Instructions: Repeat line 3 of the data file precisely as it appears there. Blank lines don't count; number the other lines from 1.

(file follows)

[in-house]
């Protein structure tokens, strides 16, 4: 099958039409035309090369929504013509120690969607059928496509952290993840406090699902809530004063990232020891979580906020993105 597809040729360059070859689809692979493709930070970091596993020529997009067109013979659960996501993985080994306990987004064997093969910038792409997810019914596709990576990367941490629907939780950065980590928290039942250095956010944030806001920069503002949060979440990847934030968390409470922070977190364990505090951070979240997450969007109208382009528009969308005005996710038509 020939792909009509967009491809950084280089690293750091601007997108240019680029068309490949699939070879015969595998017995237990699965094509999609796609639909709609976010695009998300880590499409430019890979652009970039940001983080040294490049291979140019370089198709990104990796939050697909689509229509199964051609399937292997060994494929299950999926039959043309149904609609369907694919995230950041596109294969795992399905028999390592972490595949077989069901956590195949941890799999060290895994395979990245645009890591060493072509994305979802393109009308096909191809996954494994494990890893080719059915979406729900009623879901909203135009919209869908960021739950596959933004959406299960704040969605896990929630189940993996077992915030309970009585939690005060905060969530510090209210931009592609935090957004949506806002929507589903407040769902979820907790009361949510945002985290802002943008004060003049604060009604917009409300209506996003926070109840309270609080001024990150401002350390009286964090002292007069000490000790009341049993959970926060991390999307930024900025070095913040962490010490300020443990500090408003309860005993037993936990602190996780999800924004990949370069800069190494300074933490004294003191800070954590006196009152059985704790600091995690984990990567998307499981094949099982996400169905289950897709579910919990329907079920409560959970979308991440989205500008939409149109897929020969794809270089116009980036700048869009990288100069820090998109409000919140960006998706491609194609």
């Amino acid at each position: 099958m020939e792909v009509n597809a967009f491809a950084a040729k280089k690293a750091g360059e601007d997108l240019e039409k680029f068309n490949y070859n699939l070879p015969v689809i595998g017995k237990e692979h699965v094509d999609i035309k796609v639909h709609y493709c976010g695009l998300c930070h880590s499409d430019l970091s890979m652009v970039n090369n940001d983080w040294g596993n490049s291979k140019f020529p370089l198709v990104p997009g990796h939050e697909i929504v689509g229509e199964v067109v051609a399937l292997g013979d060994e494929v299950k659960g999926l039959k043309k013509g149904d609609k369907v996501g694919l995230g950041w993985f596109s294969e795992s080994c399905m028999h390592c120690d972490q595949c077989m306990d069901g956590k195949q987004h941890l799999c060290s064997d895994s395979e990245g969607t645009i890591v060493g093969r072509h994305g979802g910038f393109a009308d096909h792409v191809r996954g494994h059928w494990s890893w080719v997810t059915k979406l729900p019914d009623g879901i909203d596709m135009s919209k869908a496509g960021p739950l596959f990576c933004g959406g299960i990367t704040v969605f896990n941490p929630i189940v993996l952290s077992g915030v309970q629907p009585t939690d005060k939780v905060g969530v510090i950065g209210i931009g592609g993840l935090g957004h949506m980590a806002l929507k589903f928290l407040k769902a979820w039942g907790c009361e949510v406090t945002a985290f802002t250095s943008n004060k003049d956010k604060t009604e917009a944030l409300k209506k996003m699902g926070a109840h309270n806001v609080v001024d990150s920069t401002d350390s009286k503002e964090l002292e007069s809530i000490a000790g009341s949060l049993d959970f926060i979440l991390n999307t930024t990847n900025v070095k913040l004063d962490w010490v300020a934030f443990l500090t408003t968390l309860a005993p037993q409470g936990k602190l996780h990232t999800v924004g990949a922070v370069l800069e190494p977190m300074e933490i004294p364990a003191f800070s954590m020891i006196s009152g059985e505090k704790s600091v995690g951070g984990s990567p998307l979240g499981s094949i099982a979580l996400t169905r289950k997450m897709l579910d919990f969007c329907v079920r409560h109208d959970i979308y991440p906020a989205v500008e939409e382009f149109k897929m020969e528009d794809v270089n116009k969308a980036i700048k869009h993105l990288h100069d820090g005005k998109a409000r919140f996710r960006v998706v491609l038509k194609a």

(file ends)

């Amino acid at each position: 099958m020939e792909v009509n597809a967009f491809a950084a040729k280089k690293a750091g360059e601007d997108l240019e039409k680029f068309n490949y070859n699939l070879p015969v689809i595998g017995k237990e692979h699965v094509d999609i035309k796609v639909h709609y493709c976010g695009l998300c930070h880590s499409d430019l970091s890979m652009v970039n090369n940001d983080w040294g596993n490049s291979k140019f020529p370089l198709v990104p997009g990796h939050e697909i929504v689509g229509e199964v067109v051609a399937l292997g013979d060994e494929v299950k659960g999926l039959k043309k013509g149904d609609k369907v996501g694919l995230g950041w993985f596109s294969e795992s080994c399905m028999h390592c120690d972490q595949c077989m306990d069901g956590k195949q987004h941890l799999c060290s064997d895994s395979e990245g969607t645009i890591v060493g093969r072509h994305g979802g910038f393109a009308d096909h792409v191809r996954g494994h059928w494990s890893w080719v997810t059915k979406l729900p019914d009623g879901i909203d596709m135009s919209k869908a496509g960021p739950l596959f990576c933004g959406g299960i990367t704040v969605f896990n941490p929630i189940v993996l952290s077992g915030v309970q629907p009585t939690d005060k939780v905060g969530v510090i950065g209210i931009g592609g993840l935090g957004h949506m980590a806002l929507k589903f928290l407040k769902a979820w039942g907790c009361e949510v406090t945002a985290f802002t250095s943008n004060k003049d956010k604060t009604e917009a944030l409300k209506k996003m699902g926070a109840h309270n806001v609080v001024d990150s920069t401002d350390s009286k503002e964090l002292e007069s809530i000490a000790g009341s949060l049993d959970f926060i979440l991390n999307t930024t990847n900025v070095k913040l004063d962490w010490v300020a934030f443990l500090t408003t968390l309860a005993p037993q409470g936990k602190l996780h990232t999800v924004g990949a922070v370069l800069e190494p977190m300074e933490i004294p364990a003191f800070s954590m020891i006196s009152g059985e505090k704790s600091v995690g951070g984990s990567p998307l979240g499981s094949i099982a979580l996400t169905r289950k997450m897709l579910d919990f969007c329907v079920r409560h109208d959970i979308y991440p906020a989205v500008e939409e382009f149109k897929m020969e528009d794809v270089n116009k969308a980036i700048k869009h993105l990288h100069d820090g005005k998109a409000r919140f996710r960006v998706v491609l038509k194609a």